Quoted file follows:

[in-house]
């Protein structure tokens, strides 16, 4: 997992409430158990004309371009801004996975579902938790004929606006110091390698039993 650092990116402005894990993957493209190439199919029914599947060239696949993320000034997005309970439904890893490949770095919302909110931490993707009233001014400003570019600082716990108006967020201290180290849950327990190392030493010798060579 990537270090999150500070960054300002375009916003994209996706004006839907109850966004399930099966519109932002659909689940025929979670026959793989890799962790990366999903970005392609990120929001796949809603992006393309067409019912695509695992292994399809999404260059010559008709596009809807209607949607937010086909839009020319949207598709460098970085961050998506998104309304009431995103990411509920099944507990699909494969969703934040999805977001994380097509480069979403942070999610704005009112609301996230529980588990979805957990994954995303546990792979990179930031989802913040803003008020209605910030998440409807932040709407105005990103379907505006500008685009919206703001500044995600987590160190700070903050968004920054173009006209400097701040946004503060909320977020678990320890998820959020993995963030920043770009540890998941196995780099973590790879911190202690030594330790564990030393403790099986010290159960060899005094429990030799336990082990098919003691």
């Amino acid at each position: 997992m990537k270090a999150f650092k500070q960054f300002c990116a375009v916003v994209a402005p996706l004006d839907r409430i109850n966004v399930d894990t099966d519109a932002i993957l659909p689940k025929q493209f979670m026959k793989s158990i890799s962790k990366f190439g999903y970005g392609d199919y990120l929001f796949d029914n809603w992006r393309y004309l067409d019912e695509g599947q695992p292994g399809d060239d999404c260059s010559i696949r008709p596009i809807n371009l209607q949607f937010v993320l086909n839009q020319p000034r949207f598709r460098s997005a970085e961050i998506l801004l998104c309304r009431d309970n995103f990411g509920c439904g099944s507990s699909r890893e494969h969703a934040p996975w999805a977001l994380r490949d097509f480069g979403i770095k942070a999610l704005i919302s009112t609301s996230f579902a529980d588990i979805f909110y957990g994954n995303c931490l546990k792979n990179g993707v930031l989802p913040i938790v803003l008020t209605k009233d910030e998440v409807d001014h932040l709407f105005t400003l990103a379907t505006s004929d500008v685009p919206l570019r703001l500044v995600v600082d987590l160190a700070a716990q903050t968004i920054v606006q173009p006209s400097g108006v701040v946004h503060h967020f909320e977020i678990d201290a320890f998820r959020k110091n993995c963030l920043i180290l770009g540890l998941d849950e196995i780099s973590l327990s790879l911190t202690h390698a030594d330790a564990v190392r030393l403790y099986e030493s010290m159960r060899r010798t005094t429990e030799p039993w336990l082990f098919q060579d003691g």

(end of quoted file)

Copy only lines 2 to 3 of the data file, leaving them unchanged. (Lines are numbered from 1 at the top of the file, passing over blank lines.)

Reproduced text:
């Protein structure tokens, strides 16, 4: 997992409430158990004309371009801004996975579902938790004929606006110091390698039993 650092990116402005894990993957493209190439199919029914599947060239696949993320000034997005309970439904890893490949770095919302909110931490993707009233001014400003570019600082716990108006967020201290180290849950327990190392030493010798060579 990537270090999150500070960054300002375009916003994209996706004006839907109850966004399930099966519109932002659909689940025929979670026959793989890799962790990366999903970005392609990120929001796949809603992006393309067409019912695509695992292994399809999404260059010559008709596009809807209607949607937010086909839009020319949207598709460098970085961050998506998104309304009431995103990411509920099944507990699909494969969703934040999805977001994380097509480069979403942070999610704005009112609301996230529980588990979805957990994954995303546990792979990179930031989802913040803003008020209605910030998440409807932040709407105005990103379907505006500008685009919206703001500044995600987590160190700070903050968004920054173009006209400097701040946004503060909320977020678990320890998820959020993995963030920043770009540890998941196995780099973590790879911190202690030594330790564990030393403790099986010290159960060899005094429990030799336990082990098919003691």
């Amino acid at each position: 997992m990537k270090a999150f650092k500070q960054f300002c990116a375009v916003v994209a402005p996706l004006d839907r409430i109850n966004v399930d894990t099966d519109a932002i993957l659909p689940k025929q493209f979670m026959k793989s158990i890799s962790k990366f190439g999903y970005g392609d199919y990120l929001f796949d029914n809603w992006r393309y004309l067409d019912e695509g599947q695992p292994g399809d060239d999404c260059s010559i696949r008709p596009i809807n371009l209607q949607f937010v993320l086909n839009q020319p000034r949207f598709r460098s997005a970085e961050i998506l801004l998104c309304r009431d309970n995103f990411g509920c439904g099944s507990s699909r890893e494969h969703a934040p996975w999805a977001l994380r490949d097509f480069g979403i770095k942070a999610l704005i919302s009112t609301s996230f579902a529980d588990i979805f909110y957990g994954n995303c931490l546990k792979n990179g993707v930031l989802p913040i938790v803003l008020t209605k009233d910030e998440v409807d001014h932040l709407f105005t400003l990103a379907t505006s004929d500008v685009p919206l570019r703001l500044v995600v600082d987590l160190a700070a716990q903050t968004i920054v606006q173009p006209s400097g108006v701040v946004h503060h967020f909320e977020i678990d201290a320890f998820r959020k110091n993995c963030l920043i180290l770009g540890l998941d849950e196995i780099s973590l327990s790879l911190t202690h390698a030594d330790a564990v190392r030393l403790y099986e030493s010290m159960r060899r010798t005094t429990e030799p039993w336990l082990f098919q060579d003691g």